Early 20th Century Furniture: Hoosier Cabinets
If you picture a vintage kitchen you will more than likely picture a Hoosier cabinet somewhere in it. The freestanding cabinet and counter combination was a staple in any well equipped kitchen well into the mid 20th century.
Prior to the 1930s there were few houses with built in kitchen cabinets and freestanding cabinetry was king. Although there were a number of manufacturers that made these cabinets the largest company was Hoosier and so the cabinets became known as “Hoosiers” no matter who had originally made them. Some of the companies that made these cabinets besides Hoosier were:
- Coppes Napanee
Generally the cabinets had a pull out bread board or cutting board in the front, a cabinet up on the top, and drawers on the base. The Hoosier cabinet would have had accessories available. This would include:
- Salt cellar
- Coffee canister
- Tea Canister
- Spice jars
- Cracker jar
- Sugar jar
Sneath Glass Company manufactured the jars for Hoosier. The earlier glass canisters were squarer in shape. During the early 1920s the shapes became more rounded. As time went on more additions were made to make the cabinet more efficient. Ironing boards, umbrella stands and other additions were created as the manufacturers' imaginations soared.
Bakers' Cabinet SlideshowClick thumbnail to view full-size
History of the Hoosier Company
Hoosier Manufacturing Company was located in New Castle, Indiana. It was founded in 1898. The cabinets evolved from bakers’ cabinets that were popular during the 1800s.These baker’s cabinets were simple, often homemade, with a set of shelves for storage, a work surface, and drawers. There were often “possum belly” drawers to hold flour and sugar. These drawers would be of tin to protect the contents from rodents. The countertop was first made of wood, and then later zinc, aluminum, and porcelain. The legs ended in casters, both for ease of moving the cabinet and to keep the ants out of it.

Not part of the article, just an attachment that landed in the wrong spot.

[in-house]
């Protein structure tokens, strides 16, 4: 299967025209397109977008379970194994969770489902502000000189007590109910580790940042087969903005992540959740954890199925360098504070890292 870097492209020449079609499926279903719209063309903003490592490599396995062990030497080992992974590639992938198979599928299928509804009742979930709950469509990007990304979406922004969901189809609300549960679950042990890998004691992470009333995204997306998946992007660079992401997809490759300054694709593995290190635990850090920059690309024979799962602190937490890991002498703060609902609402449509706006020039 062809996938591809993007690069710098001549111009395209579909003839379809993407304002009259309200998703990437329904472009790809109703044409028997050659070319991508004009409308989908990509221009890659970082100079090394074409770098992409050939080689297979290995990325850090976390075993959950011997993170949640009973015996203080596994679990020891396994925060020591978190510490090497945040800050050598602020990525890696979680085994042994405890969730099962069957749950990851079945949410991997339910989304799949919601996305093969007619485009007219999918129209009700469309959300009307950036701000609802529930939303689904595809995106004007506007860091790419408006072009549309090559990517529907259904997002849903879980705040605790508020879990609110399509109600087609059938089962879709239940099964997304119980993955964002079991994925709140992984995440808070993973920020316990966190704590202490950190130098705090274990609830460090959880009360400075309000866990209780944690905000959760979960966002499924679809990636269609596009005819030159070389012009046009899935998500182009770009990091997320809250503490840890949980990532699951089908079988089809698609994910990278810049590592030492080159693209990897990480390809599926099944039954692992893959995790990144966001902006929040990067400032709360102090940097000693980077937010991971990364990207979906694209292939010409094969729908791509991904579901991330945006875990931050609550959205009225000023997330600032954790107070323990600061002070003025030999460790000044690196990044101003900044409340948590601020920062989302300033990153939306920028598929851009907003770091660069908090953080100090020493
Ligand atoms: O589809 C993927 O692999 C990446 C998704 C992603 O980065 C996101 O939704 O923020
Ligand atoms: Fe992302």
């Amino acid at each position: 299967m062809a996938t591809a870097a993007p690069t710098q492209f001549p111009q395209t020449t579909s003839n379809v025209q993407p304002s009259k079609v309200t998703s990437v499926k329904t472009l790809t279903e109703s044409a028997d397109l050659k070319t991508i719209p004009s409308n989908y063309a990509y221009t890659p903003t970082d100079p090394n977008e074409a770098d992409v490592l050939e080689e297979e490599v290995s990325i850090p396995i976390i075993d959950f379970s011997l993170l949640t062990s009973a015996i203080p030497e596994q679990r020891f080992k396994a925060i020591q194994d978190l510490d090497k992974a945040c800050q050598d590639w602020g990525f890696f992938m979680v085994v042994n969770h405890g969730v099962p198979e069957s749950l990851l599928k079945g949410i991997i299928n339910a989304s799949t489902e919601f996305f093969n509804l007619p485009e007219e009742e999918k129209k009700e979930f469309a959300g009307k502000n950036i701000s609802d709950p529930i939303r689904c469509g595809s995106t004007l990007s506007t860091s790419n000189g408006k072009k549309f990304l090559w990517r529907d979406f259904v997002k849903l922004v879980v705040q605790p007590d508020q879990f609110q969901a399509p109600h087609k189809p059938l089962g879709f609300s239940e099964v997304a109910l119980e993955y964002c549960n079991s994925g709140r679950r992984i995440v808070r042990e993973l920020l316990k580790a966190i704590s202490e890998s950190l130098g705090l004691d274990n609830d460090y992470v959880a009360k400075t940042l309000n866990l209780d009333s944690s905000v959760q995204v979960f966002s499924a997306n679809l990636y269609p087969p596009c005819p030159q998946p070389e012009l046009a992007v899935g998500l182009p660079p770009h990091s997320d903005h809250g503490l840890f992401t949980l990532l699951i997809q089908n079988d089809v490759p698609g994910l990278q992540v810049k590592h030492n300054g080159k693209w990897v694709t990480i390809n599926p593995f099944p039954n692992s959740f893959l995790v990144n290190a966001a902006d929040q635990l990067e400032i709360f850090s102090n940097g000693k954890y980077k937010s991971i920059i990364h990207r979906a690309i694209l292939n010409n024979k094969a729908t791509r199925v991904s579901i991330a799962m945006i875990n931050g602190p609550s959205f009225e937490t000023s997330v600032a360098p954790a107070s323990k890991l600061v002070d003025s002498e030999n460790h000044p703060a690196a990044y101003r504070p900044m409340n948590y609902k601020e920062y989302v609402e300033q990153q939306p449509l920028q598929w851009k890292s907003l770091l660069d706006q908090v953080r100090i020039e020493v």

In about 1900 Hoosier took the bakers' cabinet a few steps further and added many improvements to help the homemaker. These cabinets were efficient with numerous additions including:
- Flour sifters
- Bread drawers lined with enamel
- Bread boards
- Various storage containers
Hoosier built over four million cabinets between 1900 and 1940. For the first 20 years the cabinets were made and finished in natural oak, however in the 1920s Hoosier started offering cabinets that were lined with enamel. Because of the bright white of the enamel these cabinets were called “White Beauty”, also referred to as “Beauty“
Identifying Hoosier Cabinets
Manufacturers marked their cabinets with an identifying label. Although these labels were often engraved or stamped metal and screwed onto the cabinet they are sometimes lost, especially if there has been repairs or refinishing.
Getting a reference book or price guide on Hoosiers will help you to identify cabinets that have lost their tags. There are a number of ways to replace missing hardware and accessories once you know which cabinet you have.
Check on eBay for missing parts. Often people will take items from cabinets that are in too bad of a shape to be restored. These items may include:
- Glass insets
- Accessories like jars or sifters
Sometimes the top will be separated from the bottom of the cupboard. In this case the piece that is left can be used in a variety of ways. The top can be hung on a wall as a cupboard, or it can be placed on a table or other piece and used against a wall. The bottom can be used as a sofa table, or even a workspace in your kitchen.
Owning one of these beautiful antique Hoosier cabinets is a great way to add vintage charm to almost any kitchen.